Our study provides evidence for a specific sequence of events that occurs during bleaching, regardless of whether the initiating stressor is heat, light, or the combination of both. Damage to zooxanthellae is a critical first step. This is characterized by ultra-structural damage to organelles, accumulation of biochemical lesions, and changes to metabolic efficiencies [13], [23]. One of the first homeostatic responses to cellular injury reported here and found across all taxa of life, is induction of stress proteins [64]. These proteins mitigate damage by stabilizing metabolic pathways and cellular structures [60],[65]. As time progresses beyond the initial shock, other homeostatic defenses come into play, particularly changes in the cell's redox capacity, i.e., anti-oxidant enzymes, solutes, and isoprenoids. Changes in membrane composition and protein isoforms also can occur, enhancing the inherent stability of cellular structures and metabolic processes in the face of a persistent stress [66][68]. Recognizing the sequential nature of this process and characterizing these steps allows us to identify thresholds that determine whether a coral succumbs to environmental conditions conducive to bleaching or has sufficient homeostatic capacity to tolerate the stress event. For example, symbiotic dinoflagellate clades with an inherently greater tolerance to heat stress are known to have higher concentrations of specific unsaturated lipids, which provide increased lipid stability and fluidity [69]. Elucidating sub-cellular and cellular processes, such as molecular switches that activate symbiophagy or exocytosis, are necessary to differentiate between proximate mechanisms involved in physiological acclimation and those responsible for evolutionary adaptation. Understanding the role each of these processes play in a given bleaching response provides insight for predicting its severity, ultimate population effects, as well as the feasibility of potential mitigation options.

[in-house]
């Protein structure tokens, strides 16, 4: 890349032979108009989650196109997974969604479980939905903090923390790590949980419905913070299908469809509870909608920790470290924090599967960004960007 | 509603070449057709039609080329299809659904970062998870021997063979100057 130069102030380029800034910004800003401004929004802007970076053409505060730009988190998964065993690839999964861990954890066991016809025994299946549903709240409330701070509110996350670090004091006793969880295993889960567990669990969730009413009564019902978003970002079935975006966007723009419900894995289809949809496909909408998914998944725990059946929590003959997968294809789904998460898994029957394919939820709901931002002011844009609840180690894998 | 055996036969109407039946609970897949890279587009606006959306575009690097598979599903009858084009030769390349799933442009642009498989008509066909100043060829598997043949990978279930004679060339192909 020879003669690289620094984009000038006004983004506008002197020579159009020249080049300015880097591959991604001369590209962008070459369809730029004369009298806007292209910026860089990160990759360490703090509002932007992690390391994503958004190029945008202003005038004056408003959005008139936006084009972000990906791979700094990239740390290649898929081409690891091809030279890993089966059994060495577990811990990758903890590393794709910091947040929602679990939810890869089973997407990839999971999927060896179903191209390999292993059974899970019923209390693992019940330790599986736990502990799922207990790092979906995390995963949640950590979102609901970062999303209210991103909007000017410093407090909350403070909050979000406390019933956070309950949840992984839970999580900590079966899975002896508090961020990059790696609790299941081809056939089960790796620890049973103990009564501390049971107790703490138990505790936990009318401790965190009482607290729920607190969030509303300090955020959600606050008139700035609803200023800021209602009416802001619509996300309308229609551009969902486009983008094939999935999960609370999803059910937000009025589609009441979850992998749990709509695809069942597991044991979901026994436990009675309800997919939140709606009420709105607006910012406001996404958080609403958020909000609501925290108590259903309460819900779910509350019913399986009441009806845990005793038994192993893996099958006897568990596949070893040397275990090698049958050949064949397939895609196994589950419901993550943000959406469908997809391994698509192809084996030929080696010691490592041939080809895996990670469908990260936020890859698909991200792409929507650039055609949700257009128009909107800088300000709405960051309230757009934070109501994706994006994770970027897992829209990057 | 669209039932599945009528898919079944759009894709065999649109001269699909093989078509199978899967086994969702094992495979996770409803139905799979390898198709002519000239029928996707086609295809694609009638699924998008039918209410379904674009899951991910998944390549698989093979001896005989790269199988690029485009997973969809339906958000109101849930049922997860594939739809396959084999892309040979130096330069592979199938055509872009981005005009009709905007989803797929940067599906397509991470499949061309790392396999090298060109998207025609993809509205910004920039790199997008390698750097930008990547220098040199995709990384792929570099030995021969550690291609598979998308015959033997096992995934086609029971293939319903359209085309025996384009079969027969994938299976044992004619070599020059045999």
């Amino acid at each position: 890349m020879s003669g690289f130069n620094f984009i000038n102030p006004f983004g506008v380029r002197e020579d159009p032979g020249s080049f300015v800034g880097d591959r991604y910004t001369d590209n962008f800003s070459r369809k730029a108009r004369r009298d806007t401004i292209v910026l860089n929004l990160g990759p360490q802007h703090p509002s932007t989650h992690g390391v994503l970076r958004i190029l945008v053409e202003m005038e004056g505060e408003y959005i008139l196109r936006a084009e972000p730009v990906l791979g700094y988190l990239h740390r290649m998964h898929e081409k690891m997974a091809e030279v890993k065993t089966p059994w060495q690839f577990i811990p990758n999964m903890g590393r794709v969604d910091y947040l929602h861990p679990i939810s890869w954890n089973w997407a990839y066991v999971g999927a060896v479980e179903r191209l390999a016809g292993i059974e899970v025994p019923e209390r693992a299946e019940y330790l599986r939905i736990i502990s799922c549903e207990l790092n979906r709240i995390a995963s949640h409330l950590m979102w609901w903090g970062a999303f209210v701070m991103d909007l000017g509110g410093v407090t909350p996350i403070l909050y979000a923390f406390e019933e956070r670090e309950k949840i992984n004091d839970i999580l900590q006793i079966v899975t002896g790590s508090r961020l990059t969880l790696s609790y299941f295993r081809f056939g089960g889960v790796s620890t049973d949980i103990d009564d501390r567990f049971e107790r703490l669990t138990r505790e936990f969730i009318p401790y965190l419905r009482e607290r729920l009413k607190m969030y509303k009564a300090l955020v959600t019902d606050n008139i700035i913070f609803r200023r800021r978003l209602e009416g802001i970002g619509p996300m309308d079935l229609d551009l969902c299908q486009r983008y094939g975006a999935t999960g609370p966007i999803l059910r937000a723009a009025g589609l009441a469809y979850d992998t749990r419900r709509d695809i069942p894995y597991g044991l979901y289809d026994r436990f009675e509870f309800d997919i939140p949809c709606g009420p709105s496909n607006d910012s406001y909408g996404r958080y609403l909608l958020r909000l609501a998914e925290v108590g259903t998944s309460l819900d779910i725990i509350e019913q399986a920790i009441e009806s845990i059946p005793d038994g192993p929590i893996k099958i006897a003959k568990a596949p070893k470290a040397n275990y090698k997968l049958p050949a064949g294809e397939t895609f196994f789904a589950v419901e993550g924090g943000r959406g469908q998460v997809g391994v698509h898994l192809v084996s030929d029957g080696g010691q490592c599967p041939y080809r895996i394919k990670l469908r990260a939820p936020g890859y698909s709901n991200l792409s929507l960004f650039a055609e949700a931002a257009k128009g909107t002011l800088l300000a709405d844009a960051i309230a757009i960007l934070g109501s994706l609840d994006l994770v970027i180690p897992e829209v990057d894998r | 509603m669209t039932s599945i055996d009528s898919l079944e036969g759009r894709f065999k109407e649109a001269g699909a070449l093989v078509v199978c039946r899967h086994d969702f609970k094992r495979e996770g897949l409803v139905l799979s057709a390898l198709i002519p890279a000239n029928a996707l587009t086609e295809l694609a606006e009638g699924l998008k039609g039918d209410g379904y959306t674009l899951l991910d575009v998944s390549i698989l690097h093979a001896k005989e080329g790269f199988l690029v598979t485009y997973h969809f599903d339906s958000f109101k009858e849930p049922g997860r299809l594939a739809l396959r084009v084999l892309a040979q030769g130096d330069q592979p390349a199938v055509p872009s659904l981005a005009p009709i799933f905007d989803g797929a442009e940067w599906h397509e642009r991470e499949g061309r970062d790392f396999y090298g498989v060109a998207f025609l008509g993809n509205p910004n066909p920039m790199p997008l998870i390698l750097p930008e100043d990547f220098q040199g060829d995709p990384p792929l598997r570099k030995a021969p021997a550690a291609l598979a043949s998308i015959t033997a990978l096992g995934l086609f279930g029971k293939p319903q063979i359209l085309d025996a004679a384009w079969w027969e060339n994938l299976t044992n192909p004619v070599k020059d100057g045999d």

Supporting Information

Figure S1.

Concentration of major photosynthetic pigments from zooxanthellae collected after the first day of exposure to the four light treatments: (1) low-light at 25°C, low light at 32°C, high light at 25°C, and high light at 32°C. Entries in each graph give treatment untransformed means (±1 SE). There were no statistically significant differences among any of the treatments for any of the pigments.

https://doi.org/10.1371/journal.pone.0077173.s001

(TIF)

Figure S2.